Similar variations exist regarding seating. Some programs use rectangular tables, others round tables, and still others no table at all. One interviewee commented that the round table eliminates any position of power or "head of table" status. What is agreed upon is that the parties should be seated in a way that enhances their comfort and allows for direct dialogue between them, at such time as they feel ready.

A number of programs reported that it is important to decide these particulars on a case-by-case basis, rather than set rules that apply to all cases. Other programs establish set practices as a way to standardize quality of service and simplify responsibilities for mediators.

Although the actual procedures may vary among programs, the underlying intentions seem relatively compatible. Victim sensitivity, for example, while a concern of virtually all programs, is manifested in a range of practices. Even though it may be argued that certain structures or procedures are more effectively sensitive to victims than others, it must also be granted that any particular practice can be made more victim sensitive and that perhaps, as many report, the most important elements of victim sensitivity are not tied to any particular practices. They are, rather, the style and attitude of the mediator who listens patiently, empathizing, not pressuring or pushing, and allowing sufficient time for the dialogue to unfold naturally.

7. Considerable agreement exists among VOM programs regarding the training format, the importance of role playing, and the issues that mediators need to address during training.

There is relative consensus among victim-offender programs that training is most effective when it is interactive, participatory, and experiential, with a varied format that allows for different learning styles. Training, thus, typically involves the use of videos, written material, brief presentations, discussion of cases, written exercises, skill practice, and modeling of skills and processes. Many programs also encourage trainees to draw from their experiences to understand the nature of conflict and the experience of victims and offenders.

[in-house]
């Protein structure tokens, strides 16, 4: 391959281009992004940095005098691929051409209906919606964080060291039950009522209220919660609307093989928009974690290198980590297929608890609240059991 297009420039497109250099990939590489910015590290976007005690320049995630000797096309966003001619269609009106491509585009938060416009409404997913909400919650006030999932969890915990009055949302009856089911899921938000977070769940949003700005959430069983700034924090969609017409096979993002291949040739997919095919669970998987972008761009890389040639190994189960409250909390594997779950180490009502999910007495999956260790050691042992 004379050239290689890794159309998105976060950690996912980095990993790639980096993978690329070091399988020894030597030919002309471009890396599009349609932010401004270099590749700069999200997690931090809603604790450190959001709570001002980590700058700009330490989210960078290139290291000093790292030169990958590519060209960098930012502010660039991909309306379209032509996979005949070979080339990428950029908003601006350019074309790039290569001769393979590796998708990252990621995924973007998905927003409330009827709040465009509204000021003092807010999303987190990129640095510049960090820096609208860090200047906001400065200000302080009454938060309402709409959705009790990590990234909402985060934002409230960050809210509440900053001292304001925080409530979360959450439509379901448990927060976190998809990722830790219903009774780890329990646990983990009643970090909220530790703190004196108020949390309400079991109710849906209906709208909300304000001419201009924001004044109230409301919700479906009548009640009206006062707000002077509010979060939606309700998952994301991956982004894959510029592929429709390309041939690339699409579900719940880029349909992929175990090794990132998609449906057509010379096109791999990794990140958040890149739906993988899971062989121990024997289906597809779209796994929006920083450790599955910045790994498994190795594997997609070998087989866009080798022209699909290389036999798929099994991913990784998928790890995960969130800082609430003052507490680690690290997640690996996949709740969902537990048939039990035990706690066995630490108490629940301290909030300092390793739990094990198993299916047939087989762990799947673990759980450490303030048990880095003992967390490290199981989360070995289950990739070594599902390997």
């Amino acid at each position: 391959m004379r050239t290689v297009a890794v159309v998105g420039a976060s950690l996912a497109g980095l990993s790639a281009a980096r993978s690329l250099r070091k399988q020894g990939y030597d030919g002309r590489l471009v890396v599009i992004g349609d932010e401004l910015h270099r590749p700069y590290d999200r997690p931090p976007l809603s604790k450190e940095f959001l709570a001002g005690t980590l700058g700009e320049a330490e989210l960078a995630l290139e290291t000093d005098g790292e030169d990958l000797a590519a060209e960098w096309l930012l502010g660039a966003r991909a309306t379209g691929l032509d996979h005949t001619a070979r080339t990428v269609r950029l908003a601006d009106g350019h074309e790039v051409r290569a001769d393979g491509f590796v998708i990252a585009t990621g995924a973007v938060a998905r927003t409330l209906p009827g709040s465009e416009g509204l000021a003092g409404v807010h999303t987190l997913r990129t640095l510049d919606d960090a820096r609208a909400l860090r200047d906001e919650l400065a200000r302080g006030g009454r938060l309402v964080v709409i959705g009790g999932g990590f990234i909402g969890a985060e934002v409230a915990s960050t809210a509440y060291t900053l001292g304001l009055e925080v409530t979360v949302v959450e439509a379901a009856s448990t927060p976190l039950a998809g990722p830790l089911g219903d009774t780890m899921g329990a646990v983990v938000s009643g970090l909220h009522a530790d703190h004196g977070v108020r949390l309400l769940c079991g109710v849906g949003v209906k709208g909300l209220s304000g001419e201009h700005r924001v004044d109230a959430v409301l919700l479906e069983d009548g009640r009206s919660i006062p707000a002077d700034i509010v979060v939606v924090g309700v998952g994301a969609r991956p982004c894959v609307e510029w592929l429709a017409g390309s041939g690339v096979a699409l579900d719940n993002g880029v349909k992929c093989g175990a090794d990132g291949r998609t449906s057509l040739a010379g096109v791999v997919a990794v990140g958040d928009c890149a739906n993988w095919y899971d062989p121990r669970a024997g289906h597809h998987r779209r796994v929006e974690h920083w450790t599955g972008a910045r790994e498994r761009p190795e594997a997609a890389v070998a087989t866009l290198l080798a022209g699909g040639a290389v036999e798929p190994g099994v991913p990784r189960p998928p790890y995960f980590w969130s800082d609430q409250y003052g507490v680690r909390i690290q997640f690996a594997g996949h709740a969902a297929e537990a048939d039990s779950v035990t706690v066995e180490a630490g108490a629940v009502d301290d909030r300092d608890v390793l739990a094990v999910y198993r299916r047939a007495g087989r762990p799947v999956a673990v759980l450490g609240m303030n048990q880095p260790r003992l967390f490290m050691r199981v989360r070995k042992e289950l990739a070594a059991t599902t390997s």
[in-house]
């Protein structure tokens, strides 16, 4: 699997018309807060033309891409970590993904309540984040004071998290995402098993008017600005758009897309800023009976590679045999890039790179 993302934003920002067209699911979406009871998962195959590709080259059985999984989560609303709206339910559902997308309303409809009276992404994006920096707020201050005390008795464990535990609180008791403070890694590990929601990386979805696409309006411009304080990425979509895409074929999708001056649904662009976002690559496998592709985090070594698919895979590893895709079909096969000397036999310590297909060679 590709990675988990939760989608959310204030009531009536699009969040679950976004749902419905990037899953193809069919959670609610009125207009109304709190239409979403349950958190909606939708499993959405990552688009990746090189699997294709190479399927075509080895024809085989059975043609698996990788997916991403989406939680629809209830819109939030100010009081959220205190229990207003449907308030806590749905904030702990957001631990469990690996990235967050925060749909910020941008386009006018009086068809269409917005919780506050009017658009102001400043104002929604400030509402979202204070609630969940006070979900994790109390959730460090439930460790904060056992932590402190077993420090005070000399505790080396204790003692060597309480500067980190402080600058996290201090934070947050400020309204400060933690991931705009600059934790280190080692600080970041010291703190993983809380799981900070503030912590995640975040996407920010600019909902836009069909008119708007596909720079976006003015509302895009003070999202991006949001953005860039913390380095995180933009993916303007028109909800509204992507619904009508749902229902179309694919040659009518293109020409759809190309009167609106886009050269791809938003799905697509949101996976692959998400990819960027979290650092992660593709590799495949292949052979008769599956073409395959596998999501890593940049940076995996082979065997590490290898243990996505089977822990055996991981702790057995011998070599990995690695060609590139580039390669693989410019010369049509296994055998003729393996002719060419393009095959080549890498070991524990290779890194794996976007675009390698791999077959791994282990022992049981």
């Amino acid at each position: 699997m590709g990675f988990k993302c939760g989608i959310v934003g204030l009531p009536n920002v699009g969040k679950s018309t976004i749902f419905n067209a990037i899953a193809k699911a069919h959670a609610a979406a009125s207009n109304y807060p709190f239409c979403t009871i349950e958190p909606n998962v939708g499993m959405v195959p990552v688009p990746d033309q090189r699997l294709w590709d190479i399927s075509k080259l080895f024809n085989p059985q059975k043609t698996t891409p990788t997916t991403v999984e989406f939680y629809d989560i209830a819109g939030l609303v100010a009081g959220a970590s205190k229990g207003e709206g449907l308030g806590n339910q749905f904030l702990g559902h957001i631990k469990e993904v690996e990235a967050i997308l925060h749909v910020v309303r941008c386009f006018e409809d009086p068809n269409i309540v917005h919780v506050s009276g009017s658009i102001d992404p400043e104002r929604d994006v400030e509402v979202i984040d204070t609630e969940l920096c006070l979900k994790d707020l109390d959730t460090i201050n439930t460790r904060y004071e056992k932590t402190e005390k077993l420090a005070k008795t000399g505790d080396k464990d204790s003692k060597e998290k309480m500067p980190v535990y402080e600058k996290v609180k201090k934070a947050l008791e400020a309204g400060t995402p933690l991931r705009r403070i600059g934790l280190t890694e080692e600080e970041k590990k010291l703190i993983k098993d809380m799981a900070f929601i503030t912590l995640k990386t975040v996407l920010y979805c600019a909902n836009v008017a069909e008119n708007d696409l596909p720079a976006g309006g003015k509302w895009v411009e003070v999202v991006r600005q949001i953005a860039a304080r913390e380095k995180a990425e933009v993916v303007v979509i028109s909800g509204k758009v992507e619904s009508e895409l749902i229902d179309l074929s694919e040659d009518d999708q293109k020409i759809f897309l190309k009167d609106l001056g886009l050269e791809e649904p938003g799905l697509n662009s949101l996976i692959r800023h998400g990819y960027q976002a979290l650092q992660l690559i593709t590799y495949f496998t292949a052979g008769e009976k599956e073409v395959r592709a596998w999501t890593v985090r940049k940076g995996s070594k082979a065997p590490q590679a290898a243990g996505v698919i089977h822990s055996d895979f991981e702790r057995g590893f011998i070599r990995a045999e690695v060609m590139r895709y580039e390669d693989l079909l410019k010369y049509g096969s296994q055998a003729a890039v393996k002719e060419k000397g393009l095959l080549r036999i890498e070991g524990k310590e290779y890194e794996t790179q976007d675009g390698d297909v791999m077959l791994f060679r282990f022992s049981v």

Apprenticeship with an experienced mediator is seen as fundamental to the successful training of mediators. Through this experiential mode, training can be customized to the needs of particular trainees. It allows new mediators to observe an experienced mediator in action and to receive the benefit of coaching.

Role playing is generally seen as essential to the effectiveness of mediation training. Many programs, to customize role-play activities to the needs of trainees, shape the roles to reflect certain problems or issues, such as cross-cultural challenges or frequent sources of impasse. Other adaptations are made to enhance the efficacy of role playing, including the use of experienced mediators to play the roles of victims and offenders or simply to serve as coaches, the videotaping of trainees as mediators, and the attendance of actual offenders and victims to the training to play the appropriate roles.

The critical issues for trainees that are commonly incorporated into mediation training include the following: maintaining neutrality (being unbiased and not taking sides even though they are not equal); appreciating diversity and working with diverse participants; dealing with difficult people; and handling conflict and expressions of intense emotions, particularly anger. Working effectively with juveniles and cultivating empathy for the offender represent other concerns mentioned by a number of program directors.

8. Followup to the mediation session, although often given little more than routine attention, is being taken more seriously as an area for substantive and creative enhancement of VOM programming.